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originally posted by: TrueAmerican
Oh but wait. Is that a light pole I see directly in front of that tiny little hole, before the side of the building collapsed. You know, those nasty light poles that all got knocked down by that big ole mean huge jet on the way in. Oh, ok. Yeah.
And why is the roof burnt in a square but not the middle ones. And the nice shiny roof at top looks so out of place
As the operation progressed and headway was being made, it became evident that the fire on the roof was not going to be extinguished or contained without substantial effort. Captain John Snider of the ACFD was assigned to join DCFD Truck 10 in an attempt to get a handle on the situation. The roof's construction was the cause of the problem. The roof appeared to be a typical slate roof over timber slats. However, on making entry into the roof, personnel found that under the timber slats were furring strips of wood, spaced every two feet or so, running from the ridge down toward the face wall. This wooden assembly was erected over a concrete roof deck, which was six inches thick. There was also a sublayer of tar-and-horsehair insulation, which was melting and igniting.
The furring strips created a 6-inch 2 8-inch void space, which was contributing to fire spread and making extinguishment difficult. An inspection hole bored into the concrete showed it to be about six inches thick. Breaching it would be labor-intensive. Since the actual roof of the Pentagon was the concrete sub roof, it was determined that the roof fire posed no real concern for the companies operating below inside the corridors. The fire was threatening to impinge on a cluster of fresh-air intakes for the bunker in which Pentagon command staff were secured many levels belowground. The fire also threatened a cluster of communications antennae crucial to operational effectiveness. These air intakes and antennae were deemed crucial to the ability not only of the Command staff to stay secure in their underground bunker but also for the Pentagon to be able to maintain uplinks with its worldwide intelligence-gathering resources. If the communications were compromised, it would effectively cripple the installation's ability to react to the ongoing threat.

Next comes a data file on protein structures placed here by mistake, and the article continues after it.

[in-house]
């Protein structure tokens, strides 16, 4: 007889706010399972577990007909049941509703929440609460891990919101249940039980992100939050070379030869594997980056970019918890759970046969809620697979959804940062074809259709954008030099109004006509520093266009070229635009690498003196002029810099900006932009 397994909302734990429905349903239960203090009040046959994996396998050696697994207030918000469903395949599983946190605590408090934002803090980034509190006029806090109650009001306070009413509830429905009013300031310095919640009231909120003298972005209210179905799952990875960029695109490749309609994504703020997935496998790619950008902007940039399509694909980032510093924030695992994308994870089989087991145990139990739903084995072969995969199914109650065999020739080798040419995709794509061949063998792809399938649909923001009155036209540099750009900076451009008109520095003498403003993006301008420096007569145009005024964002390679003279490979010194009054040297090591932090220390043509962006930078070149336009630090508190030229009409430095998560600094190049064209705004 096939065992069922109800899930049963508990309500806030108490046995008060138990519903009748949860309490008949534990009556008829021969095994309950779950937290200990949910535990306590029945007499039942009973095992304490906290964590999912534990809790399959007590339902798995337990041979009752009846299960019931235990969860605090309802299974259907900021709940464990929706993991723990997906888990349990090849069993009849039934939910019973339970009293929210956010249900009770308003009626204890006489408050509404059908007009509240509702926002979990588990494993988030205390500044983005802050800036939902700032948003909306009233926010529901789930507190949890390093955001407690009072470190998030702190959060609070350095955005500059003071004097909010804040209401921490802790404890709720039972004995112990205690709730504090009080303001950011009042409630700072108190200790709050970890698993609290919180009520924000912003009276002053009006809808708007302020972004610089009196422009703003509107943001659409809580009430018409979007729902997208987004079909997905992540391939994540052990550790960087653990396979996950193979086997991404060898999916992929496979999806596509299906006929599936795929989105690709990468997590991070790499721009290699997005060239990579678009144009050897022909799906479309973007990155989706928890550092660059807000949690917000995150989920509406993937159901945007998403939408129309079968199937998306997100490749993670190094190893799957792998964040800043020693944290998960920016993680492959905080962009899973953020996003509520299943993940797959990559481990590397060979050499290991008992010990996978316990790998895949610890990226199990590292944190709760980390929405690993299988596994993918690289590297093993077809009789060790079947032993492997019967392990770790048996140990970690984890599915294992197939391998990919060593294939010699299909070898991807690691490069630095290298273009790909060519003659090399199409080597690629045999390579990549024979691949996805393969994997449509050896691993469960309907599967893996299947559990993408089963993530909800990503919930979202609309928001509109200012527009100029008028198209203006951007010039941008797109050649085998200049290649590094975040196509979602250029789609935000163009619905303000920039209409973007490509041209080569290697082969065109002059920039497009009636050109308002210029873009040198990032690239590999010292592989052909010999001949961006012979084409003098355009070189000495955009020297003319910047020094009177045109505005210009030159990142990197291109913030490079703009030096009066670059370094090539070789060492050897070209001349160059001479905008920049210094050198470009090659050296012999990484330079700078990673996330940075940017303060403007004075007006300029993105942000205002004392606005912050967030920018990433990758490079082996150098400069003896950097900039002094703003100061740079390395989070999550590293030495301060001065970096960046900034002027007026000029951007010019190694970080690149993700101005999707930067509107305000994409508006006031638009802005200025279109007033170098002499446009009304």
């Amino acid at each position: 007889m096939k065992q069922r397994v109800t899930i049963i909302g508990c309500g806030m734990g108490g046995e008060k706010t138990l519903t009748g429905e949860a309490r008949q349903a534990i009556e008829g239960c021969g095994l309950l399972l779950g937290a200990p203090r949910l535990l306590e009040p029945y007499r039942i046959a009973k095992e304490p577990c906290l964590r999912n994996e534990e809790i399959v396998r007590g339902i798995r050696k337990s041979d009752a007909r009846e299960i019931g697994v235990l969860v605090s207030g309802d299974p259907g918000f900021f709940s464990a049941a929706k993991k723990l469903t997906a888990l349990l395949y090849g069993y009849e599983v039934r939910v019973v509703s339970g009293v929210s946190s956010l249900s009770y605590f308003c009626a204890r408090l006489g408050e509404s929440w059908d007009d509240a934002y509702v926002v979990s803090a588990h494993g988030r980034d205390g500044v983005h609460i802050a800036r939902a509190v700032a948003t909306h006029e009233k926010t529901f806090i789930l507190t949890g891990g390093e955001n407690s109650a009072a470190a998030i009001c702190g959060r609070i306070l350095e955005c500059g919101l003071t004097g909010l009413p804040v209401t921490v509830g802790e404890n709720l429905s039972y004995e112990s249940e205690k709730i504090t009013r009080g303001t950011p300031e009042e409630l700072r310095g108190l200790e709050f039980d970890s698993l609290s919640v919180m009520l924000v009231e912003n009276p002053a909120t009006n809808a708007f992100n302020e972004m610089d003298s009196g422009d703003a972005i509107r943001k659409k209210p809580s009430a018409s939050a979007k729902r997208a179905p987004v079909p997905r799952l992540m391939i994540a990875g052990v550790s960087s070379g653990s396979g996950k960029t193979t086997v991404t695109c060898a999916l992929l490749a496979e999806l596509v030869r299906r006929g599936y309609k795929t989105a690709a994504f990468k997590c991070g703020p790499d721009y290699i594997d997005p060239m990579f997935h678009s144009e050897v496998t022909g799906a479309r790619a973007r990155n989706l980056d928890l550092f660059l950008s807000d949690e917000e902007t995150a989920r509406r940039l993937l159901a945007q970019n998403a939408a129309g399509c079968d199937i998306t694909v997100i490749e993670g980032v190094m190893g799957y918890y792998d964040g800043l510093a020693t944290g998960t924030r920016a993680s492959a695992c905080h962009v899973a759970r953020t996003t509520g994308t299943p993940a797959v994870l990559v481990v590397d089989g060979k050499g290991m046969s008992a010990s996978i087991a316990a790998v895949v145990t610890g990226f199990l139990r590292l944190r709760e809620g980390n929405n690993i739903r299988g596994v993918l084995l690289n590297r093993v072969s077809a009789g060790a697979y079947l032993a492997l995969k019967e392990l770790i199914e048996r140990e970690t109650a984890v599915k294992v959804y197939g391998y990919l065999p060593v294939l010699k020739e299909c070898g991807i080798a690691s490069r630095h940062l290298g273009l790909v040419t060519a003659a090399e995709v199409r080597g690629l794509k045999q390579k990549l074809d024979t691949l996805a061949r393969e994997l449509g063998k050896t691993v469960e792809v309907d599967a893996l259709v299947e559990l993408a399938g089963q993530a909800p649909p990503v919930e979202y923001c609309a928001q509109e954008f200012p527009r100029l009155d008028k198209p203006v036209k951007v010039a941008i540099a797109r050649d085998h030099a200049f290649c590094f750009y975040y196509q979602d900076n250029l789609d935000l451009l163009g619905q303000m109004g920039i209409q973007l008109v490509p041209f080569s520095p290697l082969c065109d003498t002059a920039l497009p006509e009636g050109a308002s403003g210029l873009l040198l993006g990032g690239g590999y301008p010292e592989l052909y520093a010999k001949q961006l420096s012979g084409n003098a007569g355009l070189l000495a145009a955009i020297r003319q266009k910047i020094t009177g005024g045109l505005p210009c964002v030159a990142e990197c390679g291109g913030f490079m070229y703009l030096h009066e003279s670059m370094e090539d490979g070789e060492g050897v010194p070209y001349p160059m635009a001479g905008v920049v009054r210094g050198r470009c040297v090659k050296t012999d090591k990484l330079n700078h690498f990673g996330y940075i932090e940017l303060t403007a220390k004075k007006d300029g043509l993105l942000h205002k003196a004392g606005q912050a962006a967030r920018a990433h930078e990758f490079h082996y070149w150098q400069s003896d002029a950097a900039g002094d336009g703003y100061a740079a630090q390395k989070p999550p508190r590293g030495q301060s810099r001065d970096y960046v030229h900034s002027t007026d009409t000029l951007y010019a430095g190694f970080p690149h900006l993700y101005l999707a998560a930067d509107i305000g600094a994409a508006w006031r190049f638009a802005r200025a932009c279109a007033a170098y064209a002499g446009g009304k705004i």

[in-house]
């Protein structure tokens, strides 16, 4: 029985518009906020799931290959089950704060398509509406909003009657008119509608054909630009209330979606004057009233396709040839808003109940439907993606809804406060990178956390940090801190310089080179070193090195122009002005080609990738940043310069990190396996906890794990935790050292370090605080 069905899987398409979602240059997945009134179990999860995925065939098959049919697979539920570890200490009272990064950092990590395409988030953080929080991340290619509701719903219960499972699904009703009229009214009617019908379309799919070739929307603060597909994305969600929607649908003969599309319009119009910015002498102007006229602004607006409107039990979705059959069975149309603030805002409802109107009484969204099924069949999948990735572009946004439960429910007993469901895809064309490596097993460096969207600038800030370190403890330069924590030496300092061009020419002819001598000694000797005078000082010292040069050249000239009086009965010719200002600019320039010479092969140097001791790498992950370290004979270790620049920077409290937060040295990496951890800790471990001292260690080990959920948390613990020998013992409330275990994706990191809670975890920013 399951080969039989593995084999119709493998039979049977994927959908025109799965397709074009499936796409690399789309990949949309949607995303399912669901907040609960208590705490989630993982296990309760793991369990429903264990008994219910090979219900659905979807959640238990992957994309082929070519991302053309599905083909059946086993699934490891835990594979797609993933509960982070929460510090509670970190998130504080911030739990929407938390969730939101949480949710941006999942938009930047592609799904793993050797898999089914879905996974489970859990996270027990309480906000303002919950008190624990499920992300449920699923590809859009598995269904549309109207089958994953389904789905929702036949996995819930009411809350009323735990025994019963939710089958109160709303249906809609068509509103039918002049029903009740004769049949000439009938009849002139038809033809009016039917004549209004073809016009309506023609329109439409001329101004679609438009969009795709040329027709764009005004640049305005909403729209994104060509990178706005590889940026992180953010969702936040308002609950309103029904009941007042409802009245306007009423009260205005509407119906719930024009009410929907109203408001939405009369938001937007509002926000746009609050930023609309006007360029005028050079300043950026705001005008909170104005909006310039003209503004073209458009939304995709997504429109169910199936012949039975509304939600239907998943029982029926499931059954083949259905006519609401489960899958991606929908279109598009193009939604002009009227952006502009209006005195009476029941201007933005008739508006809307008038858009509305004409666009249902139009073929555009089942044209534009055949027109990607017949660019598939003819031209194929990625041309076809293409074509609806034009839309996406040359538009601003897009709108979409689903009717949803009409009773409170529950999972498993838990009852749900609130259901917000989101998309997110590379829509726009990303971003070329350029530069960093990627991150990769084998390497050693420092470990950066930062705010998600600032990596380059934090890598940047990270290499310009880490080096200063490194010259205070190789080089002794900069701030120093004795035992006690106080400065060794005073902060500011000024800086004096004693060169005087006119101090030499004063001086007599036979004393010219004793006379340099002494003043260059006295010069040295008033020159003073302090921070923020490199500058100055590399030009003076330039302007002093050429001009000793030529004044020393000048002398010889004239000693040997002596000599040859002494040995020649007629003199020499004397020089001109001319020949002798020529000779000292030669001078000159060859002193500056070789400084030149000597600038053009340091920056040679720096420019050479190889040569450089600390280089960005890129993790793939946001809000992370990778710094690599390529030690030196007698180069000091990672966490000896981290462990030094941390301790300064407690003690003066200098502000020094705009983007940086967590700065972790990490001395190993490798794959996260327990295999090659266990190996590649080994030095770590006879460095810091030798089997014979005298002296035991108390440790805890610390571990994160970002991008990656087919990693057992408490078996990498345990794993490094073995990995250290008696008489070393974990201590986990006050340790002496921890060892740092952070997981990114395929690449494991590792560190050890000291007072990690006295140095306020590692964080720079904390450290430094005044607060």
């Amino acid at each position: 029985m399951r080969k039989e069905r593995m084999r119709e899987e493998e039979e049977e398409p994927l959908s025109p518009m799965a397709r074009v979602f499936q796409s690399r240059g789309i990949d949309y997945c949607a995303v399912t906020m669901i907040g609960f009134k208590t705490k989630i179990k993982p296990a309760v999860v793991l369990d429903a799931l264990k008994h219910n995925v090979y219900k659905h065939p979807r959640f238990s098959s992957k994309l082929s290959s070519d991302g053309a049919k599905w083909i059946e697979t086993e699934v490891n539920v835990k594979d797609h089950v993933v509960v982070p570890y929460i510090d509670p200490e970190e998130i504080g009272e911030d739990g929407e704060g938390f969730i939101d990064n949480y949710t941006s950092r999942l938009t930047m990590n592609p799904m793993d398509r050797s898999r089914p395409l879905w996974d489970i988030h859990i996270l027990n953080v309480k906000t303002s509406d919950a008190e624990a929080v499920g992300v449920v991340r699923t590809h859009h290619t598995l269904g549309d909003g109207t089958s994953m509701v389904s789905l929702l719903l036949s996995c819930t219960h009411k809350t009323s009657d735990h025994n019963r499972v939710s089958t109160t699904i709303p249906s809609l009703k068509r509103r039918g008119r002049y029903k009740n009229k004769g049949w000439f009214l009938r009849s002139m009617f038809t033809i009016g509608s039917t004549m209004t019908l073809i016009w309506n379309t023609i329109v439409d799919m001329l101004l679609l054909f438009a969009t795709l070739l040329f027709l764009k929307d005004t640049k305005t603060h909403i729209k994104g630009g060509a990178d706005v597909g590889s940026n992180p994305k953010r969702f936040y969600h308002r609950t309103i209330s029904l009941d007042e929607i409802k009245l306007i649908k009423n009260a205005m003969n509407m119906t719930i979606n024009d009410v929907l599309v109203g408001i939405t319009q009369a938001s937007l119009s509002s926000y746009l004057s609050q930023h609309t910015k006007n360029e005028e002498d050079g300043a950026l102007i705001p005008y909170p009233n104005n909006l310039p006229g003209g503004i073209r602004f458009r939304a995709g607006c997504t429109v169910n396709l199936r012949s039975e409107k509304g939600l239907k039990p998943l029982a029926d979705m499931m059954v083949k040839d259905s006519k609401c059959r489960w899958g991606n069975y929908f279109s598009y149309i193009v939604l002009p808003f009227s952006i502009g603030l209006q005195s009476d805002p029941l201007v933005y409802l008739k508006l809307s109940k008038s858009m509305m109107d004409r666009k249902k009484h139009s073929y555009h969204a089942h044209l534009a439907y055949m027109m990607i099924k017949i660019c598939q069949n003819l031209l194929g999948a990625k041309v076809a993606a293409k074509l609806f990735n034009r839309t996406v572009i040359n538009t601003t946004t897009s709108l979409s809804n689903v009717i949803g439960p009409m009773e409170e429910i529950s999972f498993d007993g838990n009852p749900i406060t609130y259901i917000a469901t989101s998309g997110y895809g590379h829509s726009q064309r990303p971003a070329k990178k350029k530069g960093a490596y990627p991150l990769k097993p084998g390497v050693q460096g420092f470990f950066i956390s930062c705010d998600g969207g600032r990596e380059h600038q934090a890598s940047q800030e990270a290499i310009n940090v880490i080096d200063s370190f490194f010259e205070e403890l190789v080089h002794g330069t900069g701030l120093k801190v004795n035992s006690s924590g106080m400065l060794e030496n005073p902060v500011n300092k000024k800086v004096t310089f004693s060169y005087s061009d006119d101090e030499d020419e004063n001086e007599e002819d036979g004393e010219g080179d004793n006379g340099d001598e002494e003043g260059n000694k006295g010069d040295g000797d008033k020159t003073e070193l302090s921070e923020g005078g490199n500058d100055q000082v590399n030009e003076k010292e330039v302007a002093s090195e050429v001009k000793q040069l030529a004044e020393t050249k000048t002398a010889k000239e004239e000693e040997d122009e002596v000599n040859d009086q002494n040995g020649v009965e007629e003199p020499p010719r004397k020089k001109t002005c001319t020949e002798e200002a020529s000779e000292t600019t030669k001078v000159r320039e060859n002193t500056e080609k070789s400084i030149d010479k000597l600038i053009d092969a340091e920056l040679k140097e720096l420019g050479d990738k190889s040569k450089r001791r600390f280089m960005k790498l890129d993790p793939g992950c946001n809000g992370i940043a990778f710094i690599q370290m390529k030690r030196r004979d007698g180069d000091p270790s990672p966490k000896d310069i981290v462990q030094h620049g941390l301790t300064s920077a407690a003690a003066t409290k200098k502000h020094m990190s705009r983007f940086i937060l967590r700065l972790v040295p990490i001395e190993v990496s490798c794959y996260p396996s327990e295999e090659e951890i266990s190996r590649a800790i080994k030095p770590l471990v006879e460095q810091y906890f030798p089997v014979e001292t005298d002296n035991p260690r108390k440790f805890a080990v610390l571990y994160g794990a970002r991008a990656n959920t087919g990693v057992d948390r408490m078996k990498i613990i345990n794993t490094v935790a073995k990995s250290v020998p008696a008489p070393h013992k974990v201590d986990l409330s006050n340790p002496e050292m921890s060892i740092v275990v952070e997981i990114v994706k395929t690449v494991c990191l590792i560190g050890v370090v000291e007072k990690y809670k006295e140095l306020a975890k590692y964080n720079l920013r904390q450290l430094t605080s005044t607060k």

Since neither of these exposures could tolerate impingement, crews made a trench cut to interrupt the fire spread. Crews worked feverishly to contain and control the advancing fire and were successful in delaying it sufficiently on the first day so they could gain some breathing room. All roof operations were suspended at 2000 hours, to safeguard the personnel. Efforts were redoubled the next day; the fire on the roof was eventually declared under control.
originally posted by: Zaphod58
a reply to: NerdGoddess
Plane crashes are the most random event you'll ever hear of. I've heard so many crash descriptions that were crazy to hear. Survivors that came through barely injured, while the people on both sides were killed, parts of the aircraft that should have been totally destroyed surviving, or parts that you'd think should survive being totally destroyed.
There is no telling what you're going to find at a crash site, and no two crash sites are the same.